Yale's Green Ark
The 110-year-old F&ES school has for many years been a leader in professional education in environmental studies. One of the early proponents of Kroon's sustainable design approach was Professor Stephen Kellert, internationally recognized for his work on biophilia, or human affinity for the natural environment. Kellert and Gus Speth, the dean of F&ES at the time, envisioned the new building, which consolidates most of the school's programs and faculty under one roof, as a demonstration of the school's values.
Yale chose Michael Hopkins's London-based firm as design architect, with Centerbrook Architects and Planners of Connecticut as executive architect. Sustainability consultants Atelier Ten provided critical guidance in marrying the architecture with sustainable building systems.
An Inauspicious Site
The site is on Yale's Science Hill, northeast of the central campus, in New Haven, Connecticut. Located across the street from Eero Saarinen's Ingalls Rink, Kroon is as different from its neighbors as is Saarinen's building. To the north of Kroon is Sage-Bowers Hall (1924) and to the south is the Osborn Memorial Laboratory (1914), two relics of Yale's collegiate gothic style, rendered in brownstone and brick.
The 30,000-square-foot (2,800-square-meter) slot between them had been occupied by back driveways, a power plant, and ramshackle storage buildings. The site has a steep slope from the street up the hill, and across the site from Osborn to Sage-Bowers.
This eyesore was hardly the auspicious spot one might have expected for Yale's newest green building. But the opportunity to bury part of the new building worked in the design's favor: the site's up-sloping north side, closest to Sage-Bowers, allowed the ground floor of Kroon to be insulated with earth.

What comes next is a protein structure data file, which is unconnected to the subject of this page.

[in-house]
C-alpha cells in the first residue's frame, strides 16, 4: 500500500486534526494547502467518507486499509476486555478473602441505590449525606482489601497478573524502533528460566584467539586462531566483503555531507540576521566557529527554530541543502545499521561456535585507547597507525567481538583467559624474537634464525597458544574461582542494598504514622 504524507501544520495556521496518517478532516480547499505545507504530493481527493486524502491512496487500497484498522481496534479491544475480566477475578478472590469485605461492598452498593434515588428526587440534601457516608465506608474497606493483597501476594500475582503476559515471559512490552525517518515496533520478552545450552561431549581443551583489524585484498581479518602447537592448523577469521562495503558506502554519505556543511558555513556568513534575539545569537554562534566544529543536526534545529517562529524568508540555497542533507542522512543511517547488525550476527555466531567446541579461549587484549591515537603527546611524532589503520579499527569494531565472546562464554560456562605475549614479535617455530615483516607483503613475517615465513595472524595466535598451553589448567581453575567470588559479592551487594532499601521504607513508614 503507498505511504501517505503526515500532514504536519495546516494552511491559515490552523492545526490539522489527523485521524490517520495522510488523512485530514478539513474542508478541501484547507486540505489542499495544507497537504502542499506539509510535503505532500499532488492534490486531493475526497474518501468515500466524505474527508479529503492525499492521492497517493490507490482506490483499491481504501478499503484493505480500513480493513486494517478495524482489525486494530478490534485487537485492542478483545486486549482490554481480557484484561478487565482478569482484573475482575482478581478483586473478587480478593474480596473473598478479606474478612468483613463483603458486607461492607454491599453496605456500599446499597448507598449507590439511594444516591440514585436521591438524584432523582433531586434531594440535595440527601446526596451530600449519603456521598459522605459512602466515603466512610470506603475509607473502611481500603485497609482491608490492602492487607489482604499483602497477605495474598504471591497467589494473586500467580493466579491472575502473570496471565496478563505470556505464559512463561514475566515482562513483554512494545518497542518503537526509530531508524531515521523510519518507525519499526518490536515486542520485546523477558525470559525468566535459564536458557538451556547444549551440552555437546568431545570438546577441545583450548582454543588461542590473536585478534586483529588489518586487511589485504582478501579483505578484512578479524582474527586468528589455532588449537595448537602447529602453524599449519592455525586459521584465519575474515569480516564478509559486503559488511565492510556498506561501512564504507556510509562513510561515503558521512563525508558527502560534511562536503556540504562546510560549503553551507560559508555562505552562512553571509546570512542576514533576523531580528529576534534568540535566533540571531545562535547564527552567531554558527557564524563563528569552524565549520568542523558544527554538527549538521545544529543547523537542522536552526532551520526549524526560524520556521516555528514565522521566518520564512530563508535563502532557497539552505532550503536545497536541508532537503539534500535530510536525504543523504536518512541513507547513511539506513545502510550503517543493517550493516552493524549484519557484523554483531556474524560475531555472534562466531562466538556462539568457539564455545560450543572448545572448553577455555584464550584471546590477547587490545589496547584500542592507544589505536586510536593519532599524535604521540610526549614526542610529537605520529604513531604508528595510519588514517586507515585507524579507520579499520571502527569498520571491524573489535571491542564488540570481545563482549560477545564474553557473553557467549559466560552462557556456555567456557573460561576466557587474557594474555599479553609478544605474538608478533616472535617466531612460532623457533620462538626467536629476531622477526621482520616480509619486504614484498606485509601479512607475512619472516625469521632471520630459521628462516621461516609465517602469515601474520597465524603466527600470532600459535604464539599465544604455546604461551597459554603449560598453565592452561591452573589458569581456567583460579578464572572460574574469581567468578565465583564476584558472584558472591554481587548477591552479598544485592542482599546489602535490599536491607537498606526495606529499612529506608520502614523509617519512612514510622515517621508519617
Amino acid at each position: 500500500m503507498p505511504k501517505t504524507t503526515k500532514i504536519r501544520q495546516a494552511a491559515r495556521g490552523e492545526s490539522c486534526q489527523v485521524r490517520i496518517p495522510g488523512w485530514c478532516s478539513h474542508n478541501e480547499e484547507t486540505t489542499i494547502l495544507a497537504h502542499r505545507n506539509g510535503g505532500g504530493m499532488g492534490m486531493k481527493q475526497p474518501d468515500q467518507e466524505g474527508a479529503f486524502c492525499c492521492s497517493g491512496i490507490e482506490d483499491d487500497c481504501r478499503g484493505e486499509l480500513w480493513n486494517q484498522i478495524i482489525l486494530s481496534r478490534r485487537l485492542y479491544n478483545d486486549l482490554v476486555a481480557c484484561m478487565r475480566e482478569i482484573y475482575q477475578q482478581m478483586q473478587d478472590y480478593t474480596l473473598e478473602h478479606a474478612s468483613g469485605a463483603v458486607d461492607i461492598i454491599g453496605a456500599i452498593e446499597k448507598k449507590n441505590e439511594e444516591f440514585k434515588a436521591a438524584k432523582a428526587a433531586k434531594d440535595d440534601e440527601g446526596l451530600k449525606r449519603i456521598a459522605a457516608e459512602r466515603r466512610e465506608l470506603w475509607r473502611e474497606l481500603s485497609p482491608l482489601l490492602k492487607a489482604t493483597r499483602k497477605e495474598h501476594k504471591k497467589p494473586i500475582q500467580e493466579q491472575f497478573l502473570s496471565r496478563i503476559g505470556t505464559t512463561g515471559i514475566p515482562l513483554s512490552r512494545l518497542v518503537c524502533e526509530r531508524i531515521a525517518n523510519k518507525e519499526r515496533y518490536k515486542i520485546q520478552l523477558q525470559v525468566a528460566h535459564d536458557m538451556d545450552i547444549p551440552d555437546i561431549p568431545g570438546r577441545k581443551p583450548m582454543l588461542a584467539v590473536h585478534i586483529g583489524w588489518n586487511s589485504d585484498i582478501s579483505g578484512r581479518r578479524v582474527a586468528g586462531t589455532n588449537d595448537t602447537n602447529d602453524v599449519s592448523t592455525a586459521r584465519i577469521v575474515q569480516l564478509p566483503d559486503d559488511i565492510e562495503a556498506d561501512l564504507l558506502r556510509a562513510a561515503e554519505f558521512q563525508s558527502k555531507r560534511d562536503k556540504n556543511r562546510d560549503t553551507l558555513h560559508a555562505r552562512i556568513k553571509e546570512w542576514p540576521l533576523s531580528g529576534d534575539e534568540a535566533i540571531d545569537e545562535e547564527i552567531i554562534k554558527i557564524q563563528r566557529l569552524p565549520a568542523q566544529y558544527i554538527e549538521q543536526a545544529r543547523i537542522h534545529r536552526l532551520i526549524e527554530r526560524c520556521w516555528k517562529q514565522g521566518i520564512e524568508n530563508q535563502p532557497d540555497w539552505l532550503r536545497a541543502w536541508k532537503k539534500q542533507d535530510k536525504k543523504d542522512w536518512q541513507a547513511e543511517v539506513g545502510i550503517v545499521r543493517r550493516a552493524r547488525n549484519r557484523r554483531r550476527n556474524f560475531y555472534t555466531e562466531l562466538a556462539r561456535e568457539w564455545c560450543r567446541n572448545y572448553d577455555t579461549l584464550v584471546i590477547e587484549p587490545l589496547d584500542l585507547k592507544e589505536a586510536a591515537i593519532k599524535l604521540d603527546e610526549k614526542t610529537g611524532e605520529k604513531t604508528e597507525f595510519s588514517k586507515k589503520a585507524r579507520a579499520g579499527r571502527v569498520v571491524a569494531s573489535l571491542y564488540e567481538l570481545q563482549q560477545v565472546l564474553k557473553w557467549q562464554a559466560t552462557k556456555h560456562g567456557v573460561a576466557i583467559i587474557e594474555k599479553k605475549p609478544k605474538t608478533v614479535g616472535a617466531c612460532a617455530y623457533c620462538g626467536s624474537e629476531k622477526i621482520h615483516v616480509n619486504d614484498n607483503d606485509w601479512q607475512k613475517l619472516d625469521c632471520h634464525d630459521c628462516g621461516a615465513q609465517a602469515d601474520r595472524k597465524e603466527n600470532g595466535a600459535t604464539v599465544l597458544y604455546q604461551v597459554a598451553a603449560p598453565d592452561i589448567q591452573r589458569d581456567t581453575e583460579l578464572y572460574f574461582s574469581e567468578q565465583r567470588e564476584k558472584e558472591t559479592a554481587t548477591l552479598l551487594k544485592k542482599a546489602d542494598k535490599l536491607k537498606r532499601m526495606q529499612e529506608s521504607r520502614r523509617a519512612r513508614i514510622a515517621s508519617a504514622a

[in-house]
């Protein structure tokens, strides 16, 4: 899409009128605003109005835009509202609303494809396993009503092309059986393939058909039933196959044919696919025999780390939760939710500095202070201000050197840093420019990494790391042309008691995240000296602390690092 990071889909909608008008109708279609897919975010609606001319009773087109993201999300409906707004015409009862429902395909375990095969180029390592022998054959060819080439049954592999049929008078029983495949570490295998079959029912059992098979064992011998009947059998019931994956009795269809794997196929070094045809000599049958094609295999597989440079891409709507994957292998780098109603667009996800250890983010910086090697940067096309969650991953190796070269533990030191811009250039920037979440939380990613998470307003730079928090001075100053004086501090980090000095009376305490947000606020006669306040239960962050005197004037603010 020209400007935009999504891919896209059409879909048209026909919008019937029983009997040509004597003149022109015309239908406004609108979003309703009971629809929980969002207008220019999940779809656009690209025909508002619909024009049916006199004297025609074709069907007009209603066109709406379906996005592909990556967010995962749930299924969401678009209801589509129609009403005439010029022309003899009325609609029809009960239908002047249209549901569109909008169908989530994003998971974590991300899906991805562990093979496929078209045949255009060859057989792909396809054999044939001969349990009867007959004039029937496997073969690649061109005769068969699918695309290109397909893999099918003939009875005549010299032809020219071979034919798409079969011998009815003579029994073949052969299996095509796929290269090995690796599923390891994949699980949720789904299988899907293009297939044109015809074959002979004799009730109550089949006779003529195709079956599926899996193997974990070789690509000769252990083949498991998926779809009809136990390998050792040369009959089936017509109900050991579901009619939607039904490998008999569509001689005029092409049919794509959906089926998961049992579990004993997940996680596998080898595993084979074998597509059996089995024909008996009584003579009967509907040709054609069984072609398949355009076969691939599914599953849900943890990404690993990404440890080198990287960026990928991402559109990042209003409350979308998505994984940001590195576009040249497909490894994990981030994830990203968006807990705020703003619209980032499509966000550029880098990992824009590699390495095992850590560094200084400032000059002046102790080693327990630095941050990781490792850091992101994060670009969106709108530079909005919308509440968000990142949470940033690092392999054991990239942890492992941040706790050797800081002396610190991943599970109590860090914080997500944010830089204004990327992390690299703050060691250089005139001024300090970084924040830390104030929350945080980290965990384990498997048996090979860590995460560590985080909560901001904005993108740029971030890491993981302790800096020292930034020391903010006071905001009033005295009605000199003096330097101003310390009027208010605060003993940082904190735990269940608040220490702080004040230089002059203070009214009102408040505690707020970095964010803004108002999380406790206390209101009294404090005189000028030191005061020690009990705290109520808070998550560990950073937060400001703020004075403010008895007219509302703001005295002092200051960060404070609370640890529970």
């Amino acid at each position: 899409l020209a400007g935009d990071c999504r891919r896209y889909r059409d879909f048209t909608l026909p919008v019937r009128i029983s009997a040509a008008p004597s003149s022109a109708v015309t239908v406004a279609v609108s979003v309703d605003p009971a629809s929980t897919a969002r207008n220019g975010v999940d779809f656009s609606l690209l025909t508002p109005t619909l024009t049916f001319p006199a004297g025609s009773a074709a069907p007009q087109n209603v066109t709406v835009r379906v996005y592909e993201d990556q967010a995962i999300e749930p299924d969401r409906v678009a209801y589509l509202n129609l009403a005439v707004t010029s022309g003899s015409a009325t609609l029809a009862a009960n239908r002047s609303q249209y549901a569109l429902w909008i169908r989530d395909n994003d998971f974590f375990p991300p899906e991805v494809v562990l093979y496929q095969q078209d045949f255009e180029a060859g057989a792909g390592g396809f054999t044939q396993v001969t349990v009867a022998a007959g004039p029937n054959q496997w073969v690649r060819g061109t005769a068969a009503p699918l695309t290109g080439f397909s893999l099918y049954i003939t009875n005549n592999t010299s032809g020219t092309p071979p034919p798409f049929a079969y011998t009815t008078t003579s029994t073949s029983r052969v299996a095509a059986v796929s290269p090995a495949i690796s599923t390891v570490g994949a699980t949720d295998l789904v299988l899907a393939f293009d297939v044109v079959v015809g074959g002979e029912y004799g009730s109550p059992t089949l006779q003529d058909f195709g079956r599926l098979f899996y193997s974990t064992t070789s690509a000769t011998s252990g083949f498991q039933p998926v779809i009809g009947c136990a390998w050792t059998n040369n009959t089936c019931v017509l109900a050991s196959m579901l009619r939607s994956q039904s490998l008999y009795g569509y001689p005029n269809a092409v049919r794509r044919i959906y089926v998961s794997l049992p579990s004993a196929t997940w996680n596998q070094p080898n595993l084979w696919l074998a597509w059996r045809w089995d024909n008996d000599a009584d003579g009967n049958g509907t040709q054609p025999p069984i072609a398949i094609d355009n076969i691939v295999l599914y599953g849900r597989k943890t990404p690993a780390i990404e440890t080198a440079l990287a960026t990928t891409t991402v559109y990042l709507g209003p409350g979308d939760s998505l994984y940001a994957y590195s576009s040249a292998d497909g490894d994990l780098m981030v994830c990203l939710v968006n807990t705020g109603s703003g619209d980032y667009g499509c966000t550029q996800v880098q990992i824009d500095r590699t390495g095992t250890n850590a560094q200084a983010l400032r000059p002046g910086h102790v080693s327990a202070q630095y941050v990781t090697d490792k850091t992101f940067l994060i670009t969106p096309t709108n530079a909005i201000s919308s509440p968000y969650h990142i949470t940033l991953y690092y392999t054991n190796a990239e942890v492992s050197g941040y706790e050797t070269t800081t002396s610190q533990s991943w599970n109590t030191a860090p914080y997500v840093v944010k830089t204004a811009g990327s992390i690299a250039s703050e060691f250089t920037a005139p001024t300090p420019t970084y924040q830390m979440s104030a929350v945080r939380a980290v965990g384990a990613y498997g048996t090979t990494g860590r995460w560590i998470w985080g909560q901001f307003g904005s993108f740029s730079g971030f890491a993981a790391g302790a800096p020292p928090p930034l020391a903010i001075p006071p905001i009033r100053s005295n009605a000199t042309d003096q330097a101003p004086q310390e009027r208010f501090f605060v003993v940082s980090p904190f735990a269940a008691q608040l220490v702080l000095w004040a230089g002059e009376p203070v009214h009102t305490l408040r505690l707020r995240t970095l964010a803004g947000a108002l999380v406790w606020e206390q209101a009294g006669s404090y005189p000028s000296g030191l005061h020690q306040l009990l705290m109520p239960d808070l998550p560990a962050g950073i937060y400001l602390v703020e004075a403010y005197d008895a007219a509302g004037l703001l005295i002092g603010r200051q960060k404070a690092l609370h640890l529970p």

The variation in grade also permitted a plinth to be created on the south side, upon which a generous courtyard, in the tradition of many Yale buildings, could be built. Beneath the courtyard, hidden from view, is a complex of loading docks, mechanical spaces, and building services that allow Kroon to be freestanding, without the usual disfiguring appendages that architects strive to hide behind bushes and fences.
The courtyard includes a stormwater filtration pond and also reduces the building's heat-island effect through the use of light-colored materials, grass, and water.
Critical Design Moves for Sustainability
The program for the four-story, 58,200-square-foot (5,410-square-meter) building includes faculty offices, conference rooms, lounges, a library, classrooms, seminar rooms, a cafe, and a large auditorium.
The design approach was two-pronged: first, minimize the building's energy needs through environmentally sensitive design, then design for renewable and alternative energy sources. It is important to stress that many buildings do not perform well environmentally because the basic design is flawed: the building isn't oriented correctly, or the form doesn't promote energy conservation, or the fenestration isn't appropriate.
In the case of Kroon, the architects followed the tenets of sustainable design. They created a long, thin building, 57 wide by 218 feet long (17.4 by 66.4 meters), oriented with its narrow ends west and east. To the north, the building is partially buried behind a wall that includes stair towers, which do not need windows. To the south, the building opens to the sun, with deep-set windows that also provide passive shading to mitigate heat gain in summer.
On the east and west elevations, glazing maximizes the amount of interior daylight, especially in the common public spaces, with exquisitely detailed fixed-louver wood screens that block glare when the sun is low in the sky.
If most buildings incorporated passive strategies such as these, energy consumption could be drastically reduced and comfort increased.
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